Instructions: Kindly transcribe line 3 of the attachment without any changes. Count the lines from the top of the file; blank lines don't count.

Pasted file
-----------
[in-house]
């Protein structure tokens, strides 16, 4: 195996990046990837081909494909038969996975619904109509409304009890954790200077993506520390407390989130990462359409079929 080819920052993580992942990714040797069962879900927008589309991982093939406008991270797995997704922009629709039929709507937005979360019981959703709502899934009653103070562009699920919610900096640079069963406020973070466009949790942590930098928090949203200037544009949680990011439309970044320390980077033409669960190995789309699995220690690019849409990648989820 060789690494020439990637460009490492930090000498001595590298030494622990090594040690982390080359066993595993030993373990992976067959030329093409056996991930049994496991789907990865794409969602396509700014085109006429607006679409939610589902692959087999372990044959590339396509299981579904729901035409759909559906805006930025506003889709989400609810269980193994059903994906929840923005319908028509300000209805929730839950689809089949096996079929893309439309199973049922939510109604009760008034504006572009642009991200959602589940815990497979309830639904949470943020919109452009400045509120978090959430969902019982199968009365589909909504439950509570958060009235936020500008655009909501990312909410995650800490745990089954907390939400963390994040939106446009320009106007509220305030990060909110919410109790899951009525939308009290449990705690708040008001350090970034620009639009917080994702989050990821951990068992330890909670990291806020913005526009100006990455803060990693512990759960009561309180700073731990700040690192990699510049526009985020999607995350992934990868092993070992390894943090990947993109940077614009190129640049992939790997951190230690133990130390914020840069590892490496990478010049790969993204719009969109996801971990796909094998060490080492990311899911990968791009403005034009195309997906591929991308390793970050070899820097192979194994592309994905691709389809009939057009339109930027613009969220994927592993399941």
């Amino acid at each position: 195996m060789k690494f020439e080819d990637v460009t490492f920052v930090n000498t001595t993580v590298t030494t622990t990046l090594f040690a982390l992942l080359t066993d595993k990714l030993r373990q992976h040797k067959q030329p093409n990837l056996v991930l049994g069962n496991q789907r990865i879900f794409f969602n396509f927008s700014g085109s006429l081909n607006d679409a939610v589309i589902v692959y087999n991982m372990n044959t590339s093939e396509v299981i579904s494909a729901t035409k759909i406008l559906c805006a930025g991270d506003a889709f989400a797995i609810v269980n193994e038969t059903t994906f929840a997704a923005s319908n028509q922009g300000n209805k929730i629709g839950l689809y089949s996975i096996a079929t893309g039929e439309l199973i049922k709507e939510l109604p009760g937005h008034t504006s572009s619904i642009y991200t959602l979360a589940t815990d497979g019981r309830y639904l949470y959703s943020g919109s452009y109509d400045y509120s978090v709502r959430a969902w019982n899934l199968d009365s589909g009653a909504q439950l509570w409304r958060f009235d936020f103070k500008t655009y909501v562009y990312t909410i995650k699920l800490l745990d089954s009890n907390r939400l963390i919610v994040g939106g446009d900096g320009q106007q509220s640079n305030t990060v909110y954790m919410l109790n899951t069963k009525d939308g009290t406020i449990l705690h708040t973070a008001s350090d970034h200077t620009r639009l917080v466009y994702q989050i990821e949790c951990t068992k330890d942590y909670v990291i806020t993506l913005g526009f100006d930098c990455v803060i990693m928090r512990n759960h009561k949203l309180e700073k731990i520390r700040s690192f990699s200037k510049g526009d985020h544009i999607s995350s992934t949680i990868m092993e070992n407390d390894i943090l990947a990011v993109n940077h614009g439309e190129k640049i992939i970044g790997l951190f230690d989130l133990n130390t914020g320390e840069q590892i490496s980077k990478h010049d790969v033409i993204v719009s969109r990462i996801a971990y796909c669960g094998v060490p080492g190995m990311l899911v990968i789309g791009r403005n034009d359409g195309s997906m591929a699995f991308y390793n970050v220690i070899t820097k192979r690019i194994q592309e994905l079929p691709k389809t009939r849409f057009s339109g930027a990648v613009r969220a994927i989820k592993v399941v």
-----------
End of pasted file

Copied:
């Amino acid at each position: 195996m060789k690494f020439e080819d990637v460009t490492f920052v930090n000498t001595t993580v590298t030494t622990t990046l090594f040690a982390l992942l080359t066993d595993k990714l030993r373990q992976h040797k067959q030329p093409n990837l056996v991930l049994g069962n496991q789907r990865i879900f794409f969602n396509f927008s700014g085109s006429l081909n607006d679409a939610v589309i589902v692959y087999n991982m372990n044959t590339s093939e396509v299981i579904s494909a729901t035409k759909i406008l559906c805006a930025g991270d506003a889709f989400a797995i609810v269980n193994e038969t059903t994906f929840a997704a923005s319908n028509q922009g300000n209805k929730i629709g839950l689809y089949s996975i096996a079929t893309g039929e439309l199973i049922k709507e939510l109604p009760g937005h008034t504006s572009s619904i642009y991200t959602l979360a589940t815990d497979g019981r309830y639904l949470y959703s943020g919109s452009y109509d400045y509120s978090v709502r959430a969902w019982n899934l199968d009365s589909g009653a909504q439950l509570w409304r958060f009235d936020f103070k500008t655009y909501v562009y990312t909410i995650k699920l800490l745990d089954s009890n907390r939400l963390i919610v994040g939106g446009d900096g320009q106007q509220s640079n305030t990060v909110y954790m919410l109790n899951t069963k009525d939308g009290t406020i449990l705690h708040t973070a008001s350090d970034h200077t620009r639009l917080v466009y994702q989050i990821e949790c951990t068992k330890d942590y909670v990291i806020t993506l913005g526009f100006d930098c990455v803060i990693m928090r512990n759960h009561k949203l309180e700073k731990i520390r700040s690192f990699s200037k510049g526009d985020h544009i999607s995350s992934t949680i990868m092993e070992n407390d390894i943090l990947a990011v993109n940077h614009g439309e190129k640049i992939i970044g790997l951190f230690d989130l133990n130390t914020g320390e840069q590892i490496s980077k990478h010049d790969v033409i993204v719009s969109r990462i996801a971990y796909c669960g094998v060490p080492g190995m990311l899911v990968i789309g791009r403005n034009d359409g195309s997906m591929a699995f991308y390793n970050v220690i070899t820097k192979r690019i194994q592309e994905l079929p691709k389809t009939r849409f057009s339109g930027a990648v613009r969220a994927i989820k592993v399941v």